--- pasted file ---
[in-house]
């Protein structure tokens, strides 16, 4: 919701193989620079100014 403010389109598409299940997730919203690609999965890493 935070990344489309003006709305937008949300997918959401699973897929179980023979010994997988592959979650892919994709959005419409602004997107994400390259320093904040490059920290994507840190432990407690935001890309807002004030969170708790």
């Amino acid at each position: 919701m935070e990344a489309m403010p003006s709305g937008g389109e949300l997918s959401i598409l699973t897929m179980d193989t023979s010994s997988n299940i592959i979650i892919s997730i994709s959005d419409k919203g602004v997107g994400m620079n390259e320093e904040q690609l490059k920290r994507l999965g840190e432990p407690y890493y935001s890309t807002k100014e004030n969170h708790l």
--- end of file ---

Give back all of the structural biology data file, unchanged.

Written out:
[in-house]
């Protein structure tokens, strides 16, 4: 919701193989620079100014 403010389109598409299940997730919203690609999965890493 935070990344489309003006709305937008949300997918959401699973897929179980023979010994997988592959979650892919994709959005419409602004997107994400390259320093904040490059920290994507840190432990407690935001890309807002004030969170708790």
């Amino acid at each position: 919701m935070e990344a489309m403010p003006s709305g937008g389109e949300l997918s959401i598409l699973t897929m179980d193989t023979s010994s997988n299940i592959i979650i892919s997730i994709s959005d419409k919203g602004v997107g994400m620079n390259e320093e904040q690609l490059k920290r994507l999965g840190e432990p407690y890493y935001s890309t807002k100014e004030n969170h708790l």